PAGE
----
Figure 5.7 Showing Frequency of Satisfaction with Pay Package Pay package is one of the most important aspects that affect the satisfaction of the employees in the organization. It is certain that if an employee is not happy with his/her pay package, he/she will be dissatisfied. It is the reward they get for their performance. It is thus what drives them to perform well. The analysis of this shows that 28.9% of the employees definitely agree with this statement, 44.4% of them agree with this and 26.7% neither agree nor disagree. None of the employees definitely disagree with the statement. This shows that 73.3% of the employees
are satisfied with their pay package whereas 26.7% of them do not have any opinion about this statement that is they do not want to express their feeling towards this statement. Thus, it shows that though majority of the employees are satisfied with the pay, a considerable 26.7% need to be convinced that they are paid equitably. It is found that the younger generation is not fully happy with the pay package. This happens in most of the marketing firms where new employees feel that they are doing most of the hard selling work but are paid less compared to their seniors. Table 5.15 Showing Frequency of Level of Satisfaction with Salary Increments
Response Neither agree nor disagree Agree Definitely Agree Total
Source: Sample Survey
Frequency 9 16 20 45
Percent 20.0 35.6 44.4 100.0
The employees need to get increment in their salary. The organization must have a proper salary increment policy so that the feel happy and satisfied. Or else it will lead to the dissatisfaction of the employees and hence will lead to the poor performance of the Company as a whole. So it is an important factor that affects the satisfaction of the employees. This statement asked whether the employees are satisfied with the salary increment policy followed in the organization. The analysis of this statement shows that 44.4% of the employees definitely agree with this statement, 35.6% of them agree with this and 20% neither agree nor disagree with this. There are no employees who completely disagree with this statement. The analysis shows that 80% of the employees are satisfied with the salary increment policy of the Company and 20% of them do not have any opinion about this statement. Therefore it is clear that majority of the employees are satisfied with the salary increment policy of the organization.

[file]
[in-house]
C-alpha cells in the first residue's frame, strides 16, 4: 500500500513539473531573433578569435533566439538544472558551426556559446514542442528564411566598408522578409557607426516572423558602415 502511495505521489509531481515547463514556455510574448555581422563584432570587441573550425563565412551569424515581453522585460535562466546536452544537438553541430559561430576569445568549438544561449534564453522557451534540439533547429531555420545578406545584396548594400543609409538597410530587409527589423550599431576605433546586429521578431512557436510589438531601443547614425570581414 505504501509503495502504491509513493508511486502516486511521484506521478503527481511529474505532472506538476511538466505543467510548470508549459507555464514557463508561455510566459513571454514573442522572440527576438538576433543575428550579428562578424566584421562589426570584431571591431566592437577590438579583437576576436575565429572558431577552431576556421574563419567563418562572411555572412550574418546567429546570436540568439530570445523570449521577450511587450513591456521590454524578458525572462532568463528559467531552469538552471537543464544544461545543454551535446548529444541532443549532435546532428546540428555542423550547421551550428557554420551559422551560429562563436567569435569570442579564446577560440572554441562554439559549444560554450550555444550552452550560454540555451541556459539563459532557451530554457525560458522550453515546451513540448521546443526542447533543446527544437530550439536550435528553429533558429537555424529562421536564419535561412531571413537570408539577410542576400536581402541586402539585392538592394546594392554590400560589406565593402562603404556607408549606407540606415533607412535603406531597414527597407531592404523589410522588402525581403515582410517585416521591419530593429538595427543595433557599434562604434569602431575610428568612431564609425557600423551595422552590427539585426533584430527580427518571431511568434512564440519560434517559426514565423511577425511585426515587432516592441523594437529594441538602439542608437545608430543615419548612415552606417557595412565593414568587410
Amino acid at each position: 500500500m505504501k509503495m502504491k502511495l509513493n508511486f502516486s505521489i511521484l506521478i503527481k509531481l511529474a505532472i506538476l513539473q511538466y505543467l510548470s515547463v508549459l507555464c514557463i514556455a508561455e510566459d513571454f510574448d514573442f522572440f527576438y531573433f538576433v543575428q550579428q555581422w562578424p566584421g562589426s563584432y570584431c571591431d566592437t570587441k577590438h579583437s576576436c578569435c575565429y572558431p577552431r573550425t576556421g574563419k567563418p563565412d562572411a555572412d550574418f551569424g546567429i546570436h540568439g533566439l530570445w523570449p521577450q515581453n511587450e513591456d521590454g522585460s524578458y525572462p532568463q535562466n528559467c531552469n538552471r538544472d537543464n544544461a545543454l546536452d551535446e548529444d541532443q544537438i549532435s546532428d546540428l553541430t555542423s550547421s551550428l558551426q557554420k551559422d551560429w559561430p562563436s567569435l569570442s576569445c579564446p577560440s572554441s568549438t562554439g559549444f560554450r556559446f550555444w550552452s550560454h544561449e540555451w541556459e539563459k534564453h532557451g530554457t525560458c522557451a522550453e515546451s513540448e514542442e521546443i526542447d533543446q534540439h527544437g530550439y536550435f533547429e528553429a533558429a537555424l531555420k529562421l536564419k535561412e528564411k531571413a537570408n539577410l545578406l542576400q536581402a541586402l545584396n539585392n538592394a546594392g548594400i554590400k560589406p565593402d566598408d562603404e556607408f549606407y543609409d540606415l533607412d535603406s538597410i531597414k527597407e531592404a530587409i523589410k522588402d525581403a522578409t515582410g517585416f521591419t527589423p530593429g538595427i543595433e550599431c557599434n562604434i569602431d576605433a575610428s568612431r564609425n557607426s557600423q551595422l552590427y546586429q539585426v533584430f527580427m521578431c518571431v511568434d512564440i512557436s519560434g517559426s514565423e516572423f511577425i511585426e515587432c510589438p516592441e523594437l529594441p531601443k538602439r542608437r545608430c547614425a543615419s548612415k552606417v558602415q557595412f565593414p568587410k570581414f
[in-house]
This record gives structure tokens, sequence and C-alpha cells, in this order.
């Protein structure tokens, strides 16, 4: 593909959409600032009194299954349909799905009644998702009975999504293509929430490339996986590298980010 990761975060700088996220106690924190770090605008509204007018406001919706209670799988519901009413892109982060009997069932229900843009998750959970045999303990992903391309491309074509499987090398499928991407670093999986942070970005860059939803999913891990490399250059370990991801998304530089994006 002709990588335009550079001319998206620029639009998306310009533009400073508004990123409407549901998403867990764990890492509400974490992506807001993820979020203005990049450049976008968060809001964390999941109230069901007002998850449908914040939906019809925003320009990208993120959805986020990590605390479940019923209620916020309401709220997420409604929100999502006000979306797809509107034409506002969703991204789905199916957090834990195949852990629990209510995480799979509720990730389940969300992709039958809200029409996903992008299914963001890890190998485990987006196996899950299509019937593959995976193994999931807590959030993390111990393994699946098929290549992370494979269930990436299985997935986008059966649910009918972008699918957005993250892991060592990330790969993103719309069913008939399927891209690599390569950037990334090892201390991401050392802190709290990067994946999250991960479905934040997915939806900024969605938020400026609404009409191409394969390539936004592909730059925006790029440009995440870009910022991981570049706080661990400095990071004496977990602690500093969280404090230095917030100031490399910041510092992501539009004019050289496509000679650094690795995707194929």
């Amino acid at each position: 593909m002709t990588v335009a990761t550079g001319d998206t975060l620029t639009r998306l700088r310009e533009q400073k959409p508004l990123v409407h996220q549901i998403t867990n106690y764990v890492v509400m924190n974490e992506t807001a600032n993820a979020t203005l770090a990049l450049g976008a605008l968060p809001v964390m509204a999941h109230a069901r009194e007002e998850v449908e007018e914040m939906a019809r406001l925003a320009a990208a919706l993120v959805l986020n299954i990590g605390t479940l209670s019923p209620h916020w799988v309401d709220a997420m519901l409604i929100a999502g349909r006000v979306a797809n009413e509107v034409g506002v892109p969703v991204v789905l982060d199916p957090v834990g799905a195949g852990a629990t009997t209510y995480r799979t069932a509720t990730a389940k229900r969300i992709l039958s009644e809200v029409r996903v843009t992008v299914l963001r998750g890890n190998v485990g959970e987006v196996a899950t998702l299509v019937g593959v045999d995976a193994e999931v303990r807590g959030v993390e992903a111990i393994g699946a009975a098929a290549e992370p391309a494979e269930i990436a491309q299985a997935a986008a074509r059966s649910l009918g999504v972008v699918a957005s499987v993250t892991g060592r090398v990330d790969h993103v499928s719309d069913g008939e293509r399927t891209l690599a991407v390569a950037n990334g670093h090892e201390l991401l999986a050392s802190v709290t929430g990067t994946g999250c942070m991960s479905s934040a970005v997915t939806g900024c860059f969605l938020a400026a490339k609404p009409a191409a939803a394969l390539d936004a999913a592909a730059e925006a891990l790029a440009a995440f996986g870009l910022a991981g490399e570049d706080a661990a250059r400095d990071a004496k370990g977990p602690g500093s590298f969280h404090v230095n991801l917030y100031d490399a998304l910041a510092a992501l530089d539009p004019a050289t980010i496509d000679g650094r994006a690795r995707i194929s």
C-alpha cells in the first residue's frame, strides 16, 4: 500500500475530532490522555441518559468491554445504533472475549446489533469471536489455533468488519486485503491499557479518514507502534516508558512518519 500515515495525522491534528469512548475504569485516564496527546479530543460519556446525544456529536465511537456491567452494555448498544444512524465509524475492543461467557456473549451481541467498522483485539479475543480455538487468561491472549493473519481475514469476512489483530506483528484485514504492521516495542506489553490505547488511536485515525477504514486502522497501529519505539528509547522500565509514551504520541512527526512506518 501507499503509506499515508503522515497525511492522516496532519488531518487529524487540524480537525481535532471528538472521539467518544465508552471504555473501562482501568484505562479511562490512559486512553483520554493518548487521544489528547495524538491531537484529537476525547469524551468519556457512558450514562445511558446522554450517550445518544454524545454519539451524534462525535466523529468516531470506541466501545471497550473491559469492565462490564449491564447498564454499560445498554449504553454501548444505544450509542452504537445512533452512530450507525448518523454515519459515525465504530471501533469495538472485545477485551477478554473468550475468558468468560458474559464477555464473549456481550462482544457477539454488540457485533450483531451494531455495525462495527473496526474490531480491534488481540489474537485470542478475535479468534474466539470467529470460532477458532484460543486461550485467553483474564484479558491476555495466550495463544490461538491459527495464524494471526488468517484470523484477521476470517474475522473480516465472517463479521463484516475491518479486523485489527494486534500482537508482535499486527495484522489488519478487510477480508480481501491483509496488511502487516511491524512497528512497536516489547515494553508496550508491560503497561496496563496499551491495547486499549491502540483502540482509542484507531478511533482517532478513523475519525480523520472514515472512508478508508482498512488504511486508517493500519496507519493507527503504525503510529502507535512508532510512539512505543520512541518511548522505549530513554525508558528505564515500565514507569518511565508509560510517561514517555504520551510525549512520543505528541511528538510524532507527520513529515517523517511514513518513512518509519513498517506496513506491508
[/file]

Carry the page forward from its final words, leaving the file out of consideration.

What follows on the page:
Table 5.16 Table Showing Frequency of Level of Satisfaction with Promotion Policies
Response Neither agree nor disagree Agree Definitely Agree Total
Source: Sample Survey
Frequency 9 17 19 45
Percent 20.0 37.8 42.2 100.0
Promotion is one of the non-monetary incentives that help to maintain the interest and satisfaction of the employees of an organization. There should not be any bias in the promotion activities carried out in the organization. This will definitely lead to the dissatisfaction as well as the employees will lose belief in the system of the Company. It shows that 42.2% of the employees in the sample definitely agree with the statement, 37.8% of them agree with this and 20% of them neither agree nor disagree. None of the employees feel completely dissatisfies as there are no employee who definitely disagree with this statement. Therefore, 80% of the employees in the sample are satisfied with the promotion activities followed in the organization and 20% of them did not respond to this statement. Thus it is clear that the majority of the employees are satisfied with the promotion activities of the organization. Table 5.17 Showing Frequency of the Employees’ Pride in Working for ITC
Response Neither agree nor disagree Agree Definitely Agree Total
Source: Sample Survey
Frequency 4 15 26 45
Percent 8.9 33.3 57.8 100.0